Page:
Making your financial advisor selection is similar in many ways to the way you select any service professional: you want someone who is capable, dependable, and honest. Those traits are all at the core of choosing a financial advisor, as well as some additional considerations.
To decide whether someone is worth your trust, your instinct is probably as helpful as anything. In addition, look at such factors as:
For most people, the variety of financial needs they have, the types of assets in their portfolios (from stocks and bonds to real estate, commodities, etc.), and the complexity of their personal and business situations call for knowledge and experience with a broad array of investment options and financial products, as well as familiarity with related tax and legal issues. Ideally, your financial advisor selection should focus on finding someone who can act as quarterback, coordinating the services of the different professionals whom you need to execute elements of your plan. In addition, you may find it helpful if the person you choose is ready and willing to educate you in their philosophy of financial planning and relevant investment strategies.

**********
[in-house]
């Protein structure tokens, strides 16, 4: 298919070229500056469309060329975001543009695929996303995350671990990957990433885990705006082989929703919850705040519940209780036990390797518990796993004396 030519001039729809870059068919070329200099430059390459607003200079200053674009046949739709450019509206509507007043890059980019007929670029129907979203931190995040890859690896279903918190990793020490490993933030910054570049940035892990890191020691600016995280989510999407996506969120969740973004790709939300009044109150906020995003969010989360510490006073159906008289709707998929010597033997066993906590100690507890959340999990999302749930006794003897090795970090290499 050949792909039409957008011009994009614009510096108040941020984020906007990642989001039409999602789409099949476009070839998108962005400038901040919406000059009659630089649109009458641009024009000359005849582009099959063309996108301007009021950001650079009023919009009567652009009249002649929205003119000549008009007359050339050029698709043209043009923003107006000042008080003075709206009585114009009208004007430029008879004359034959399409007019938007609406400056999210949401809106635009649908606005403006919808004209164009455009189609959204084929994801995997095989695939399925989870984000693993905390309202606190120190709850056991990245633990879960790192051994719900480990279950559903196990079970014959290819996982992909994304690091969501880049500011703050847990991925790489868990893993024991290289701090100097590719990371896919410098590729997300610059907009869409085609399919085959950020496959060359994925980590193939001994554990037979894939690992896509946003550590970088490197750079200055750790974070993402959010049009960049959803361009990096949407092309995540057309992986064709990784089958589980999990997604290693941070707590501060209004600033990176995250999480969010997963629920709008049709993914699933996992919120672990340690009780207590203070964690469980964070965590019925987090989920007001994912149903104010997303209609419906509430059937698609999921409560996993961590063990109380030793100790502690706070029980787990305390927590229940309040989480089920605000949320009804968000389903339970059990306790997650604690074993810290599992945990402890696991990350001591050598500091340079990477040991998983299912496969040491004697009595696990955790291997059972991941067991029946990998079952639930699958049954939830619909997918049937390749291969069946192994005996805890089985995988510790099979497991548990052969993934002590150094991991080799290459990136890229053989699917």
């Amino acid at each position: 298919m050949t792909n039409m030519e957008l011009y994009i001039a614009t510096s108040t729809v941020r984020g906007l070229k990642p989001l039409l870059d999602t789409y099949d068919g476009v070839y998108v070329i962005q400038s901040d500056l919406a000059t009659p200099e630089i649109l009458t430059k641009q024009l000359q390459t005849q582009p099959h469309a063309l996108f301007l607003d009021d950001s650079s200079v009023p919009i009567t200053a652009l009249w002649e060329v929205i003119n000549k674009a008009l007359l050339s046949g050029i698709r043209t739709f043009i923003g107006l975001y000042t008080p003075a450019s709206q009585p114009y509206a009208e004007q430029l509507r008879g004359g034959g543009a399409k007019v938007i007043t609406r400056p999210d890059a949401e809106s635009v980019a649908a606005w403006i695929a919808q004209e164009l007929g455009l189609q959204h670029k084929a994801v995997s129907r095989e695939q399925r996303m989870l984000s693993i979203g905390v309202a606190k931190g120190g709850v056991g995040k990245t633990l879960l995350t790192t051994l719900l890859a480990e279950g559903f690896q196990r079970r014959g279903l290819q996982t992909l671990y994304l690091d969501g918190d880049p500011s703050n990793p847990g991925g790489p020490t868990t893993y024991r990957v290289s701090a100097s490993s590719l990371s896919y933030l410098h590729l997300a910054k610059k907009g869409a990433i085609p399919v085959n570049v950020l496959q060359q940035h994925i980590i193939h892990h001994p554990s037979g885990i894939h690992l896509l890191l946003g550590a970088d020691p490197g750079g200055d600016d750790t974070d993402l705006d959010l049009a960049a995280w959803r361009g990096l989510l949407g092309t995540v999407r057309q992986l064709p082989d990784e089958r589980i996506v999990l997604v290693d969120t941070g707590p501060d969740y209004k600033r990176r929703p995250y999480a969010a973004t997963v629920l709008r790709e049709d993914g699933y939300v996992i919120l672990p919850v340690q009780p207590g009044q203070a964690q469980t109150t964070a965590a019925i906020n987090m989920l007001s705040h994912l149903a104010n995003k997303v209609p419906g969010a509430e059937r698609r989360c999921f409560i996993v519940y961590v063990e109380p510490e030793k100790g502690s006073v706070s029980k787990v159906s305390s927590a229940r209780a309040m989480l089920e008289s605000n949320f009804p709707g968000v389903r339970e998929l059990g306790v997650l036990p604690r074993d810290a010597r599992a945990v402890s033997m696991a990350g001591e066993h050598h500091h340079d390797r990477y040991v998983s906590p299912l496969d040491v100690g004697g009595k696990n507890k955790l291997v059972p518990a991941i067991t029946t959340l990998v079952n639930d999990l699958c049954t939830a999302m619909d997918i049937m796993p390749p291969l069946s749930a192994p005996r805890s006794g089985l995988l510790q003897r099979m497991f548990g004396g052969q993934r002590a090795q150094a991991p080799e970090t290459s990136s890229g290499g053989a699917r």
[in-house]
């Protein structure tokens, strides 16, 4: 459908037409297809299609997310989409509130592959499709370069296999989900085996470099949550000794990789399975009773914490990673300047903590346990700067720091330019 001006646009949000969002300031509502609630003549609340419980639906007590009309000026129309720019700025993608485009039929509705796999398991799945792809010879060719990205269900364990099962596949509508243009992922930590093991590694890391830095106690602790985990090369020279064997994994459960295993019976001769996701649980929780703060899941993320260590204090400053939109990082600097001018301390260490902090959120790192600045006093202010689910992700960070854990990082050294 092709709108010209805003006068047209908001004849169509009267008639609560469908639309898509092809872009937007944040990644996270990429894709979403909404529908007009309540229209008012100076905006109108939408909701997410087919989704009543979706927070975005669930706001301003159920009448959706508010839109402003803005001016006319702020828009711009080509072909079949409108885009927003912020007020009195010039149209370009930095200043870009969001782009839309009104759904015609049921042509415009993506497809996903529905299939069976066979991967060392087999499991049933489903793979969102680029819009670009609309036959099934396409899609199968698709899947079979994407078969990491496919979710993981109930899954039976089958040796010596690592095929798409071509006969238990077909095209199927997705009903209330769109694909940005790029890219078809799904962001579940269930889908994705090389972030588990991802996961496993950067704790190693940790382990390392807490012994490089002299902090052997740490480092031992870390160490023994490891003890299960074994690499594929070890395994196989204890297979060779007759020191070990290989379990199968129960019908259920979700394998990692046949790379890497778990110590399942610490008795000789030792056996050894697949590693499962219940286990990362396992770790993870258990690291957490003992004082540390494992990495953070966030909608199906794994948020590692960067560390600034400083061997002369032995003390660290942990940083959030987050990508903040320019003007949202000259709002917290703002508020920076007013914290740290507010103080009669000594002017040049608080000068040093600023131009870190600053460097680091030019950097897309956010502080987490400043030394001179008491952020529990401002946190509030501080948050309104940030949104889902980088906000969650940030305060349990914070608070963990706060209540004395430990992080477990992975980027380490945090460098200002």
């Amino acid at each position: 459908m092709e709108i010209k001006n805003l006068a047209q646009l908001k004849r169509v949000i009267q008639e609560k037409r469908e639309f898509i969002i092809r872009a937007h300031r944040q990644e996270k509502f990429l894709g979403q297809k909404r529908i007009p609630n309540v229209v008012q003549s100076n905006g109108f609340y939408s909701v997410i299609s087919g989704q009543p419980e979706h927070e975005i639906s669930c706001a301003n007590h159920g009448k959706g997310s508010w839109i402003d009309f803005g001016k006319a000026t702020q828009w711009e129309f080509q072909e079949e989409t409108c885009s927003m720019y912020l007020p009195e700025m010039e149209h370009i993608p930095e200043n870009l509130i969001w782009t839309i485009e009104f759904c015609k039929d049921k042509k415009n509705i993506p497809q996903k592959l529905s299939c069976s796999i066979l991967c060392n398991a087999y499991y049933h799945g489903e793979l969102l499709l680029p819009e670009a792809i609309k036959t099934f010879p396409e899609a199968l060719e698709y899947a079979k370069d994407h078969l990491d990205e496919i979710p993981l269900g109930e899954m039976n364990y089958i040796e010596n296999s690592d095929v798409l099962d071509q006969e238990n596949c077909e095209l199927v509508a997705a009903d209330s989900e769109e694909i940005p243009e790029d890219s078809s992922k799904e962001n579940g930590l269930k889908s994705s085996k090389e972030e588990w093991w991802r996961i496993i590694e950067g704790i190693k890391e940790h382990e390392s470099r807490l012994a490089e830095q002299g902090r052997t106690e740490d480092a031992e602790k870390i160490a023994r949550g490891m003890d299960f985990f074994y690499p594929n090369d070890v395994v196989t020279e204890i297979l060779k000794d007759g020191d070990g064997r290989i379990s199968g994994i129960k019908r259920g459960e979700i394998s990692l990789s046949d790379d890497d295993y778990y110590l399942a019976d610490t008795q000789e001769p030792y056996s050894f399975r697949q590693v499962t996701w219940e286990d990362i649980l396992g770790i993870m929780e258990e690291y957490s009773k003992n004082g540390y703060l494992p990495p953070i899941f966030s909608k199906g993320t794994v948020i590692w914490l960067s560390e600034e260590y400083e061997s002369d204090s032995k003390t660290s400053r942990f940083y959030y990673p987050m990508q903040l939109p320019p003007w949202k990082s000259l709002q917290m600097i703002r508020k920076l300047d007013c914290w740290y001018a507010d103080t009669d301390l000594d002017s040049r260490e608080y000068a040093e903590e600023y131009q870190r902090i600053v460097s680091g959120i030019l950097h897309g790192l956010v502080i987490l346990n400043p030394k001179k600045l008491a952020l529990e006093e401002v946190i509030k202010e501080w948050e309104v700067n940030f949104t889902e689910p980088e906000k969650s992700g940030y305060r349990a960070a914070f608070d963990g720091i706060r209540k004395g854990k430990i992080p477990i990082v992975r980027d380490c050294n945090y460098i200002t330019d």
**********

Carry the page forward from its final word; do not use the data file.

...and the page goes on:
Financial planning providers offer a range of capabilities. On the less costly (but generally less robust) end, individual practitioners can provide transactional-based services (like retirement plan rollovers, life insurance or investment management only). Practitioners who are solely focused on individual transactions often do not have the robust experience with other facets of financial planning necessary to develop and implement a comprehensive financial plan. On the more consultative end of financial planning, working with a comprehensive financial advisor within a wealth management team generally ensures at least some breadth of in-house expertise in a broad array of disciplines and services. Additionally, in a team environment, a financial advisor can more easily access colleagues with specialized knowledge in order to make the best recommendations on your behalf.